It’s been sailing the blackness of space now for a decade: a silent
sentinel, watching over the world’s oceans, looking for signs of the
mysterious El Nino and La Nina phenomena whose cantankerous
dispositions wreak havoc on our weather.

TOPEX/Poseidon, a joint NASA-French Space Agency mission to study ocean
circulation and its effect on climate, turned 10 on Saturday. Some
46,763 orbits after launch on an Ariane 42P rocket from the Guiana
Space Center in Kourou, French Guiana, this spacecraft, designed to fly
three to five years, continues to precisely map the surface height of
95 percent of Earth’s ice-free oceans every 10 days. In doing so, it
has revolutionized the study of Earth’s oceans.

Best known for its ability to monitor the progress of large-scale ocean
phenomena like El Nino, La Nina and a long-term ocean feature called
the Pacific Decadal Oscillation that waxes and wanes every 20 to 30
years, this longest-running Earth-orbiting radar mission has amassed
some impressive achievements.

Its continuous data on sea surface height, wind speed and wave height
have given us a new understanding of how ocean circulation affects
climate. The satellite provides input for long-term climate forecasting
and prediction models. TOPEX/Poseidon produced the first global views
of seasonal current changes. It maps year-to-year changes in upper-
ocean heat storage. The satellite has improved our understanding of
tides, producing the world’s most precise global tidal maps and
demystifying deep-ocean tides and their effect on ocean circulation. It
monitors global mean sea-level changes, an effective indicator of the
consequence of global temperature change. Its data are input into
atmospheric models for forecasting hurricane seasons and individual
storm severity. And the satellite has improved our knowledge of Earth’s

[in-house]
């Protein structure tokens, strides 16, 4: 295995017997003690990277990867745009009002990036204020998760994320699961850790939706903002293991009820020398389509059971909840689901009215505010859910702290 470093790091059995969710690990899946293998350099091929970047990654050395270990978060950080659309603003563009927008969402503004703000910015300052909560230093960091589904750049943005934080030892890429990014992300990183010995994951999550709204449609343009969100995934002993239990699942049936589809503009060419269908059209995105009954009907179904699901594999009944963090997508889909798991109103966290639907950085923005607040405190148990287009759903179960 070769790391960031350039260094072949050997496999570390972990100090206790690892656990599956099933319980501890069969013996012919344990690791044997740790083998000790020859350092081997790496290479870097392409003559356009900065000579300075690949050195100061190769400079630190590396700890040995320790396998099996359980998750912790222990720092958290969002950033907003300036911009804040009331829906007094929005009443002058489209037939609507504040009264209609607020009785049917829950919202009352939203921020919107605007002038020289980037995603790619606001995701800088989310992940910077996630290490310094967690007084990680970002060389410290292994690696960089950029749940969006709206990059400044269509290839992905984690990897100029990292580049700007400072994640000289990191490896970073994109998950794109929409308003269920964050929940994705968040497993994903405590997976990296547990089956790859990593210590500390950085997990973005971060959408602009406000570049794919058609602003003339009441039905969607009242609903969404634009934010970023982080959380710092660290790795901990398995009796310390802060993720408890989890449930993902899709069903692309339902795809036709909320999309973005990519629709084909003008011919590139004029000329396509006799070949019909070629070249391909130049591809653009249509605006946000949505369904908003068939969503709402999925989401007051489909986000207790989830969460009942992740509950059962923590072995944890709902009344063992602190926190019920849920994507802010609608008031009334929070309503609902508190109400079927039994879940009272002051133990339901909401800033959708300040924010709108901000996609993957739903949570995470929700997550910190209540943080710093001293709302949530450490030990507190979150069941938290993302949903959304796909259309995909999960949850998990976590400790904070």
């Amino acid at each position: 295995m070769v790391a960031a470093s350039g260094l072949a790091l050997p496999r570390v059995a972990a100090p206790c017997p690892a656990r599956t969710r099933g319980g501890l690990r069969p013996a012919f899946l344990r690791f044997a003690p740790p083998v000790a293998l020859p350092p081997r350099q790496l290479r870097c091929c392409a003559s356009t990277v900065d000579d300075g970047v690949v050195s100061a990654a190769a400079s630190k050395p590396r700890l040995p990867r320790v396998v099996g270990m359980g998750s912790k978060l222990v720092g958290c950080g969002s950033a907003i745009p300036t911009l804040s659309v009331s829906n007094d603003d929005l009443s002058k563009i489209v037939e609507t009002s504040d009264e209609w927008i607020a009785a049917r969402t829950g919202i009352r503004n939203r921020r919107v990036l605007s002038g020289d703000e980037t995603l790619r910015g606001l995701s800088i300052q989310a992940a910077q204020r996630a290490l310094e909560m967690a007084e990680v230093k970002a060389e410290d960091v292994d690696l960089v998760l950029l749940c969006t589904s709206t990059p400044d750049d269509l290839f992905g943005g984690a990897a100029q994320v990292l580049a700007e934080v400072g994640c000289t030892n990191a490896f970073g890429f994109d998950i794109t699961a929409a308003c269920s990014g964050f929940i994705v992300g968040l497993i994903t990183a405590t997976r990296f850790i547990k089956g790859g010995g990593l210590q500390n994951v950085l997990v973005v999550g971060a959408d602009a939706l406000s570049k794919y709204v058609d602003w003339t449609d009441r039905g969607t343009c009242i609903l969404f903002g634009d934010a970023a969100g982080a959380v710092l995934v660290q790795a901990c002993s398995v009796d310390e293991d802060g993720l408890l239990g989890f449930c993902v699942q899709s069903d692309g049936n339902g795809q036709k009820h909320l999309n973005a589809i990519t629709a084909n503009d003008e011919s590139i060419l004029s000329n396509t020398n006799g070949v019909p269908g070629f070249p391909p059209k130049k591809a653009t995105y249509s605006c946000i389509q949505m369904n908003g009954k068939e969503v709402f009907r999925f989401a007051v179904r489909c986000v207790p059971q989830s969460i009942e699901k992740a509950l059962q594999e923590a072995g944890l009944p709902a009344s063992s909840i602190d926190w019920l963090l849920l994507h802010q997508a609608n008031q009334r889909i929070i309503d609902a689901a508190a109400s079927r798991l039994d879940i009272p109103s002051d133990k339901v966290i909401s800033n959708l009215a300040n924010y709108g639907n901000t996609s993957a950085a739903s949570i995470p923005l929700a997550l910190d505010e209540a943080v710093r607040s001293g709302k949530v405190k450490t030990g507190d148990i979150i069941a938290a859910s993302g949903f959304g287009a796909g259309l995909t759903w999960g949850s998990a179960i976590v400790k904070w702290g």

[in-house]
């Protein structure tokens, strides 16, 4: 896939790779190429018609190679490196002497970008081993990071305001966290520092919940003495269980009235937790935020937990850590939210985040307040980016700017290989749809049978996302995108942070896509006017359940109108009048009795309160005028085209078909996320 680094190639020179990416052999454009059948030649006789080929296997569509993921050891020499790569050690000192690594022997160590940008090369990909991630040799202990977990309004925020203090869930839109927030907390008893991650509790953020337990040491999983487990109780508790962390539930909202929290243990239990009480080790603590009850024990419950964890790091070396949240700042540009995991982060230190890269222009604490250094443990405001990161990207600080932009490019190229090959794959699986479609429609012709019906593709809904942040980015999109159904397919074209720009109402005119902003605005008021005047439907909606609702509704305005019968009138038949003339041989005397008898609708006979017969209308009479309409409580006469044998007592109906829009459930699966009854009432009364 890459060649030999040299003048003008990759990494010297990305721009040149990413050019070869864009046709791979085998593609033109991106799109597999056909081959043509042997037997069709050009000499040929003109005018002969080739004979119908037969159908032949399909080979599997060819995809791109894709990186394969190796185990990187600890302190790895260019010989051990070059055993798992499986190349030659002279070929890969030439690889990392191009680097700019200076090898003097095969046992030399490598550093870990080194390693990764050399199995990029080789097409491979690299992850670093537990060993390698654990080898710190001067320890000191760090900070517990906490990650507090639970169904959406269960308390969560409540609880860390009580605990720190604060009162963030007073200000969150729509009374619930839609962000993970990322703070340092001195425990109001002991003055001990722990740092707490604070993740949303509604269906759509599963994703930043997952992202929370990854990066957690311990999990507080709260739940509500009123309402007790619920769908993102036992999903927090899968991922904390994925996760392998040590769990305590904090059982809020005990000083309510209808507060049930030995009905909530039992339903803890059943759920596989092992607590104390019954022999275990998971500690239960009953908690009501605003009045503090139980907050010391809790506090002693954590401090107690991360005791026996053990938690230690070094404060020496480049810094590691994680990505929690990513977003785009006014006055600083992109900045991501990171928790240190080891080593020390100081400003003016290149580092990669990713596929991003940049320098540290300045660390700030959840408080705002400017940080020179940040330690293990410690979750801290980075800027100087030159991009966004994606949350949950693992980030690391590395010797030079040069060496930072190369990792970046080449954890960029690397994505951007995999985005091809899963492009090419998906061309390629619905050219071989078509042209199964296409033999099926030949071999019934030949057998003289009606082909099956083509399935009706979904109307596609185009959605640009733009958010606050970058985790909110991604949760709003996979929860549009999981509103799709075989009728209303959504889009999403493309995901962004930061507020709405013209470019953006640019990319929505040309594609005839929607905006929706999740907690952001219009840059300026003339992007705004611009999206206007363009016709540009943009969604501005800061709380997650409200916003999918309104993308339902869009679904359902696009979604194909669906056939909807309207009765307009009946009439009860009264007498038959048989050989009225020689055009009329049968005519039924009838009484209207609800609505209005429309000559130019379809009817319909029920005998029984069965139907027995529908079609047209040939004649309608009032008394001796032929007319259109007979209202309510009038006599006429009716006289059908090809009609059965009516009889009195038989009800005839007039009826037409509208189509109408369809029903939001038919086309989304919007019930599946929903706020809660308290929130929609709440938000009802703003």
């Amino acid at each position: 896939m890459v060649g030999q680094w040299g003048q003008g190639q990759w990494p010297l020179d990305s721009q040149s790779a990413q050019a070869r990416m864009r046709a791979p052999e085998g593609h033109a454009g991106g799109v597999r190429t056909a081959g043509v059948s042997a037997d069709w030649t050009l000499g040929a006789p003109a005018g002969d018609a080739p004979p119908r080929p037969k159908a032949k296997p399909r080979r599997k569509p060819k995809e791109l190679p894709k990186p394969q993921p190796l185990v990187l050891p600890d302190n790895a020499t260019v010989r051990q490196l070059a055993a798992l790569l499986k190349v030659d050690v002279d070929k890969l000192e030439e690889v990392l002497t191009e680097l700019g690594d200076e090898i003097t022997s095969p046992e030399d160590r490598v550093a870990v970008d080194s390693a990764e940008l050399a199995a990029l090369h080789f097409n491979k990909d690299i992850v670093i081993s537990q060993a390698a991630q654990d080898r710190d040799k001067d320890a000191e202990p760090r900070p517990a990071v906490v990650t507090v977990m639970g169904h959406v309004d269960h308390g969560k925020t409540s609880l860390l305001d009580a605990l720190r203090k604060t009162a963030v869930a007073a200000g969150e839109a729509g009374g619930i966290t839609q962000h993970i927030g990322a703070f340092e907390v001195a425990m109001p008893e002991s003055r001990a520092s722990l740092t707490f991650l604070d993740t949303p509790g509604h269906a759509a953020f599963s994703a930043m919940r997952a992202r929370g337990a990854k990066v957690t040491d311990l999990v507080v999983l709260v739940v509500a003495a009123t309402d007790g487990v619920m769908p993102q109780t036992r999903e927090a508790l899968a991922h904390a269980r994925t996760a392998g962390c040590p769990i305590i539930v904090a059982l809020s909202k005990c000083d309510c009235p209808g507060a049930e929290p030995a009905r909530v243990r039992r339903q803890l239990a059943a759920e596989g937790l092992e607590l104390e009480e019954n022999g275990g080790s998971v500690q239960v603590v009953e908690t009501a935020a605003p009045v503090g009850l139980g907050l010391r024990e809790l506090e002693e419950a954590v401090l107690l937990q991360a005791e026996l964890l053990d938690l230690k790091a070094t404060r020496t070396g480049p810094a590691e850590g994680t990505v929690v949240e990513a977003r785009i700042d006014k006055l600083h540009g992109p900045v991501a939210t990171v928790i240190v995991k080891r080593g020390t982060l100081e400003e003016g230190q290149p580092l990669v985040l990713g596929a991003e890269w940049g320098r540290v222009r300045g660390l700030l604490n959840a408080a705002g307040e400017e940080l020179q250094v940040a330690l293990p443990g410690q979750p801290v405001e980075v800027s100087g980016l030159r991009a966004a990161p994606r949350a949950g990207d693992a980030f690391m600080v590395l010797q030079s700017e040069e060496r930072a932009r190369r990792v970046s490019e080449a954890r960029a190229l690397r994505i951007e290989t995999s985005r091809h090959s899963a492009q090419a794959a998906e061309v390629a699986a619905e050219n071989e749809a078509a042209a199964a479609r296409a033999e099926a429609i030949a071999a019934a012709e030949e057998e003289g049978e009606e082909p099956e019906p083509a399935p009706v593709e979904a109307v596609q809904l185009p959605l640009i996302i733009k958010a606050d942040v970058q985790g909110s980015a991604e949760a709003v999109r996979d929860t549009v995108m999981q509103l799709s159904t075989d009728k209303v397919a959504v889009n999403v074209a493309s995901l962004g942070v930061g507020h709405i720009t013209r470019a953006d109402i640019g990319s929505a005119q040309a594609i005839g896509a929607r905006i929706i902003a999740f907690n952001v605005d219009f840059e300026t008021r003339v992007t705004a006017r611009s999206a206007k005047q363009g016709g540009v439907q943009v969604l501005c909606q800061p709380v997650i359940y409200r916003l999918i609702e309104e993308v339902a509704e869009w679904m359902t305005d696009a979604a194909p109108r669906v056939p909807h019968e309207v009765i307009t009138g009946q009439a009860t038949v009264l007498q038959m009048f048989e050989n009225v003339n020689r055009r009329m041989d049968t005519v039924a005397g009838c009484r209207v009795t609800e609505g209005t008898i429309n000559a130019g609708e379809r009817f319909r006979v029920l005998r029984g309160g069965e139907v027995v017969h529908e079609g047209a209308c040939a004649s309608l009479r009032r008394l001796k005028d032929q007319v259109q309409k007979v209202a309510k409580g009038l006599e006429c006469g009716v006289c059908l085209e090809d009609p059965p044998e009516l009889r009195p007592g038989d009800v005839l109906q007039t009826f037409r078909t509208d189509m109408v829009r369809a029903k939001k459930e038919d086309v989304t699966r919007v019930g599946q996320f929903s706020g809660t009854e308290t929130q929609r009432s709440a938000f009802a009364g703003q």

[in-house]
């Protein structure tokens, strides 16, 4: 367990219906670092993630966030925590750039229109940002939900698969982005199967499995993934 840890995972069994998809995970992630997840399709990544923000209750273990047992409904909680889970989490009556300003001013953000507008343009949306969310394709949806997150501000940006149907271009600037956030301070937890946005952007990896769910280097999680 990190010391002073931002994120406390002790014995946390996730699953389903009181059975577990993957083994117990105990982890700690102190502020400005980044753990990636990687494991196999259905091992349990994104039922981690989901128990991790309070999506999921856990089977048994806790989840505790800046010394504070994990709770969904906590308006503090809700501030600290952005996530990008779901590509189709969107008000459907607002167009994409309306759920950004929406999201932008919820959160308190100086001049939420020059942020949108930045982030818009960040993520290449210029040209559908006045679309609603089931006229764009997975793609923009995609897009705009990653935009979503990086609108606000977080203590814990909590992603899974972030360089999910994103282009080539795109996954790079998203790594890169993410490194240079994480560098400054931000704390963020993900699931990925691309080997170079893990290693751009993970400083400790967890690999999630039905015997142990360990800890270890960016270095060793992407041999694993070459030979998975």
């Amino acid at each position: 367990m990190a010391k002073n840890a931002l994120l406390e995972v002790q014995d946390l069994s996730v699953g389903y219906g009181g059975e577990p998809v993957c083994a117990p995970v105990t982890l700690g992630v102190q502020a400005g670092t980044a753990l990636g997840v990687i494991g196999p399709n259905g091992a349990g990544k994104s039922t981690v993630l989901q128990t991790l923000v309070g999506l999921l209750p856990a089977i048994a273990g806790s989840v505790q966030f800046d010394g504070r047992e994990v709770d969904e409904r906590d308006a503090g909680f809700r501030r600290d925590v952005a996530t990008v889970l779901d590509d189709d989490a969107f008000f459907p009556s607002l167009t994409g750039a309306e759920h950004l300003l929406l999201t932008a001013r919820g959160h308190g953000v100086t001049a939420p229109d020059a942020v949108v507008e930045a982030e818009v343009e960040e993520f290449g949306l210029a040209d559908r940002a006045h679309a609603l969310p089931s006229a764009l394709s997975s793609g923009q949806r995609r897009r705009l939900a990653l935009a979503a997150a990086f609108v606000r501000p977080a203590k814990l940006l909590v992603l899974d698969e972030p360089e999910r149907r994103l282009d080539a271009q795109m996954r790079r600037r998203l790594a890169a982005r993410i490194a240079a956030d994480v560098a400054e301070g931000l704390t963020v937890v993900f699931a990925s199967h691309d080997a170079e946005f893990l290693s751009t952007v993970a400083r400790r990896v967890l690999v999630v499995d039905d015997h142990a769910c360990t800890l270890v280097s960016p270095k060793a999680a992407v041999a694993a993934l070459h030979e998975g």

gravity field.

“TOPEX/Poseidon has revolutionized the ocean sciences,” said Dr. Lee-
Lueng Fu, TOPEX/ Poseidon project scientist at NASA’s Jet Propulsion
Laboratory (JPL), Pasadena, Calif. “For the first time, the great pulse
of the oceans — ocean eddies, seasonal cycles and year-to-year climate
signals — has been mapped with unprecedented accuracy, yielding
fundamentally important information for testing ocean circulation

“TOPEX/Poseidon data help forecast short-term changes in weather and
longer-term climate patterns,” said JPL oceanographer Dr. William
Patzert. “Ocean currents flow around highs and lows of oceanic
pressure, distributing the Sun’s heat across the globe and releasing It
back into the atmosphere as water vapor, which is returned to the
oceans and land as rain or snow. Understanding the oceans’ behavior is
the key to forecasting climate change.”

Nearly 400 science users worldwide apply TOPEX/Poseidon’s data in a
variety of ways. Fishermen use the data, along with sea-surface
temperature imagery, to locate fish. Satellite altimetry is used to
identify key habitats for other marine animals, which can then be
tracked and studied. Maps from TOPEX/Poseidon data help sailors and
commercial ships chart their courses. Offshore oil operators and cable-
laying vessels use knowledge of ocean circulation patterns to minimize
impacts from strong currents. Marine biologists use the data to monitor
and assess coral-reef ecosystems sensitive to ocean temperature
changes. The mission can even track ocean debris.

Jason, TOPEX/Poseidon’s follow-on, was launched December 7, 2001,
carrying updated versions of the same instruments. That joint U.S.-
French mission, which will continue building a long-term database, is
currently in a six-month scientific validation phase.

TOPEX/Poseidon’s longevity has given scientists the opportunity to fly
Jason in a parallel orbit, doubling the amount of data now being
collected. The tandem mission will enable improved detection of ocean
eddies, coastal tides and currents.

Planning for TOPEX/Poseidon began in 1979, when NASA started planning
the TOPEX mission, while the French Space Agency was planning Poseidon.
The two agencies formed a single mission in 1983.

JPL manages the U.S. portion of TOPEX/Poseidon and Jason for NASA’s
Earth Science Enterprise. JPL is a division of the California Institute
of Technology in Pasadena. Research on the Earth’s oceans using
TOPEX/Poseidon and Jason and other space-based capabilities is
conducted by NASA’s Earth Science Enterprise to better understand and
protect our home planet.

For more information on TOPEX/Poseidon and Jason, see: